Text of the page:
The IPCC estimate
that doubling the CO2 concentration is sufficient to increase the global temperature by about 3C by
2080/2100. We can calculate the temperature increase from a
doubling of CO2 using the IPCC’s own figures and see if
the claim of a 3C increase is justifiable. First, we need to estimate the
radiative forcing from a doubling of CO2. Apparently the IPCC use this equation to calculate it: ΔRF = 5.35xLn(C1/C0). Where C1 is
the final CO2 concentration, C0 is the
reference concentration, Ln is the natural logarithm of, and
ΔRF stands for increment of radiative forcing. If we accept it for argument’s
sake we can calculate the amount of RF that the IPCC say CO2 would have.
A doubling of 390ppmv is 780ppmv. Slotting those values into C1 and C0 gives us
a net-anthropogenic RF of: ΔRF = 5.35xLn(780/390) = 3.7W/sq.m. Now that we
know the RF from a doubling of CO2 we can determine how much
radiation-enhancement this contributes to the overall greenhouse.
According to Trenberth (lead IPCC author) the greenhouse back-radiation from all sources amounts to
333W/sq.m (Trenberth 2008: Global Energy Budget).

Therefore the anthropogenic contribution from a doubling of CO2 to the entire planetary greenhouse amounts to an inconsequential 1% (i.e. 3.7/333). To estimate the resultant temperature increase we must first calculate the temperature of the Earth without a greenhouse. The effective blackbody temperature of the Earth (i.e. the assumed temperature of the planet without a greenhouse) can be calculated with the following equation: T = [(L) (1 - A) (R)^2//4σ (D)^2]^1/4. Where L is the luminosity of the Sun (6.32x10^7W/sq.m), A is the albedo of Earth (0.3), R is the radius of the Sun (6.96x10^8m), σ is the Stefan-Boltzmann constant and D is the distance from Earth to the Sun (1.496x10^11m). Slotting the values into the equation gives us an effective blackbody temperature of: T = [(6.32x10^7) (1-0.3) (6.96x10^8)^2//4σ (1.496x10^11)^2]^0.25 = 254.9K.

Because the Earth’s blackbody temperature is 255K and its average surface temperature is 288K it is suggested that the temperature difference of 33K is due to the atmospheric greenhouse. This implies that the greenhouse back-radiation of 333W/sq.m from all sources (as calculated by Trenberth) is sufficient to increase the global mean surface temperature of the Earth by 33C above its blackbody temperature of -18C. Hence this gives us a linear relationship between ΔT (at the surface) and ΔRF (by the atmospheric greenhouse) of 0.1C per 1W/sq.m (i.e. 33/333). Therefore the RF of 3.7W/sq.m produced by a doubling of CO2 by 2080/2100 is sufficient to increase the global mean surface temperature by 0.37C. This calculation assumes that the relationship between ΔT and ΔRF is linearly proportional, which it isn’t. The Stefan-Boltzmann law governs the relationship between radiation and temperature and the law deems that the absolute temperature of a body will increase according to the 4th-root of radiation that is warming it. When the Stefan-Boltzmann law is taken into account the effect is to reduce the size of the possible human component to 0.31C. However we do not need to bother with this small adjustment and can simply conclude that the total global warming on a doubling of CO2 must be no more than 0.37C.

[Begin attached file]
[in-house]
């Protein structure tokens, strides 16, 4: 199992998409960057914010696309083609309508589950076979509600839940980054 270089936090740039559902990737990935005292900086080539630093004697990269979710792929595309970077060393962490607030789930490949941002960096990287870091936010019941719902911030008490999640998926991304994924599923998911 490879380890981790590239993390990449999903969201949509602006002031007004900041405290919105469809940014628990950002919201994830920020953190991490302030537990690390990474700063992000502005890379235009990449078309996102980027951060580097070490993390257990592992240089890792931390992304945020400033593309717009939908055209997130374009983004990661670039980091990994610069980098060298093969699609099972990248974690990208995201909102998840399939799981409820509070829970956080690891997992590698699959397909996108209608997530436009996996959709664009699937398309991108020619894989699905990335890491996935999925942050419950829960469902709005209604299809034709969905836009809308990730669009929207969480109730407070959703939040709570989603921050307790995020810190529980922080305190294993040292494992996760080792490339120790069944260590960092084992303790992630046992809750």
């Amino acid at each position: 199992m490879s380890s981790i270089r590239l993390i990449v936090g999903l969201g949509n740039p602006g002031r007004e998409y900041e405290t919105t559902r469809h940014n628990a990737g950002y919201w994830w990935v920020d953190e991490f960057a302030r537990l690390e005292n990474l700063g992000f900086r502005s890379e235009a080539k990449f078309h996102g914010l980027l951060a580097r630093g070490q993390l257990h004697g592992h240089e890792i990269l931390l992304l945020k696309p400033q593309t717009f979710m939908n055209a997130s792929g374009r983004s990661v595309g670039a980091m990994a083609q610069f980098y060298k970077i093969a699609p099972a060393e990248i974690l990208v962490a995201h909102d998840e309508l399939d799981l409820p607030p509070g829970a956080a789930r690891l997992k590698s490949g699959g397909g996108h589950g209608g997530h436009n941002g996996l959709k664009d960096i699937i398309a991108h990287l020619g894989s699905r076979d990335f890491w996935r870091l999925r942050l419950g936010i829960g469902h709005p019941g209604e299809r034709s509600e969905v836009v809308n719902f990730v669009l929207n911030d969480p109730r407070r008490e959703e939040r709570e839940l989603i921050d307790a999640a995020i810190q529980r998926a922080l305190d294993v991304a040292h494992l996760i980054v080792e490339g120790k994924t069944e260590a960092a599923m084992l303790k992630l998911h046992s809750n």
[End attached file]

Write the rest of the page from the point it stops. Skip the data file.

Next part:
We must now take into account the hypothesised positive feedbacks. The IPCC have a second feedback equation for this (as before, it may not be correct): ΔT = λxΔF. Where ΔT is the temperature increase, λ is the climate sensitivity parameter (a typical value is about 0.8, occasionally referred to as the ‘Hansen Factor’) and ΔF is the radiance from CO2. The IPCC’s second formula takes the radiance from CO2 and converts it into a corresponding temperature increase. The increase in surface temperature of 0.37C from CO2 corresponds to a radiance of 2W/sq.m at the mean surface temperature of 288K by the Stefan-Boltzmann law. The IPCC’s second formula tells us that the new temperature achieved after feedbacks have occurred should be as follows: ΔT = λxΔRF = 0.8x2 = 1.6C. Hence the amplification-factor implied by the IPCC’s formula is about 4. So, based on the IPCC’s own figures we should get a benign warming of just 1.6C and CO2’s direct effect can be no more than 0.37C. Clearly this figure is less than the IPCC’s model-generated figure of 3C. So to my mind, the IPCC’s claim that unchecked human CO2 emissions will cause 3C of warming by 2080/2100 is a gross exaggeration that contradicts the implications of its own “science”.